Wellbeing has been rising up the agenda of senior leaders over recent years but during the past six months there has been even more of a focus on taking a people centric approach. Employee wellbeing has been at the heart of decision making and supporting individuals through these challenging times.
Here, Gemma Carter-Morris, explains how all of us have a role to play.
Traditionally this area has been driven solely by HR professionals and it has been seen as a standalone area rather than integrated into the heart of people strategy and wider organisational objectives.
As wellbeing becomes more essential for organisations to focus on to ensure not only a motivated, committed and well workforce but also a way of recruiting and retaining the best talent, it is essential that everyone within a business has a role to play in embedding a sustainable culture of wellbeing.
So, what role do individuals have to play in creating a culture of wellbeing:
- Senior leaders - leaders have a number of roles to play and are pivotal in embedding a sustainable culture of wellbeing. Leaders need to buy into and support fully a culture of wellbeing and be advocates for the organisation. Leaders also needs to lead by example, showing those within their organisation that wellbeing is important to them and that they are supporting their own physical and mental health.
- HR - HR need to develop the strategy for wellbeing based on the data and insight they have for their employees and ensuring this is a key component of the overall people strategy. HR need to influence across the organisation the benefits of supporting and investing in wellbeing and being clear on what the outcomes and impact will be.
- Managers - managers play a critical role in embedded and supporting employee wellbeing; recent research by Mckinsey and Co shows that the employee manager relationship is the more important factor in job satisfaction and the second most important determinant of employees overall wellbeing. Managers need to be trained and up-skilled in supporting employee wellbeing, having discussions around mental health, coaching skills and managing with a ‘person before employee’ approach to encourage a caring culture.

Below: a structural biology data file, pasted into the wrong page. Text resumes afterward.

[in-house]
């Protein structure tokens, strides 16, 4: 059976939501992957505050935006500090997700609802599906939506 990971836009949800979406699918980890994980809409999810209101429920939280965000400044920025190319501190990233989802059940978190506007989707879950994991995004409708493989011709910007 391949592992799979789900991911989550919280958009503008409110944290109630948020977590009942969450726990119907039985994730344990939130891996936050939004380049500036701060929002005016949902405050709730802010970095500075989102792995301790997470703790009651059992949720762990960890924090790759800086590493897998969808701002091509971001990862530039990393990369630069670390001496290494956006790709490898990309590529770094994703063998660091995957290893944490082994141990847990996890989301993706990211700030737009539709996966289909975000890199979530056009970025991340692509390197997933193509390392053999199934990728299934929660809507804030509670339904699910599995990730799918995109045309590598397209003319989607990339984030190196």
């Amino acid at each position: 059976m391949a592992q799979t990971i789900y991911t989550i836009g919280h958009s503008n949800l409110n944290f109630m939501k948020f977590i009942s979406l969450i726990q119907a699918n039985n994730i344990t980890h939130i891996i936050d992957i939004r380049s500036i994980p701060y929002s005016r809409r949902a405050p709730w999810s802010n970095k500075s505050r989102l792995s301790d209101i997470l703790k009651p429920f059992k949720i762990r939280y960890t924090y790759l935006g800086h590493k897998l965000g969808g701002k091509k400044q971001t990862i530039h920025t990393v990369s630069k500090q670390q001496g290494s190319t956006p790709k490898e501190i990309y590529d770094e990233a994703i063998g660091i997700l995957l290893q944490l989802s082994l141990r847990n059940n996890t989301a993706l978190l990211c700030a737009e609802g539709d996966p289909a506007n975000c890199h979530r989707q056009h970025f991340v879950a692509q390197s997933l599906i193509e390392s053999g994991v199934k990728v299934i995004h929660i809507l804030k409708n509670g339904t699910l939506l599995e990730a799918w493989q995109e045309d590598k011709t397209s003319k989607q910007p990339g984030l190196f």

- Employees - with organisations investing more and more in this area, employees also have an important role to play in taking responsibility of their own wellbeing. Employees should actively engage in conversations and feedback on what initiatives are in place and make use of these programmes to enhance their own wellbeing.
- Wellbeing champions - wellbeing champions can be a great addition to an organisation to further support and develop this culture. The role of these individuals is to offer peer led and independent support for employees, championing the organisational vision, raising the awareness of the support that is available and signposting employees to this, As well as seeking feedback and acting as a conduit between employees and management.
Wellbeing is so much more than a series of programmes, interventions and benefits. It is an organisational commitment to their employees, a long term investment in people and a holistic and integrated approach across all strategic areas of the business. Only by involving all individuals within an organisation will this be truly embedded and significant benefits achieved.
Gemma Carter-Morris – Head of Wellbeing - Next Steps Outplacement
Gemma is a qualified wellbeing coach with over 15 years experience gained primarily within Higher Education. Gemma uses her coaching and wellbeing experience to support individuals through the outplacement process with a particular focus on them as an individual.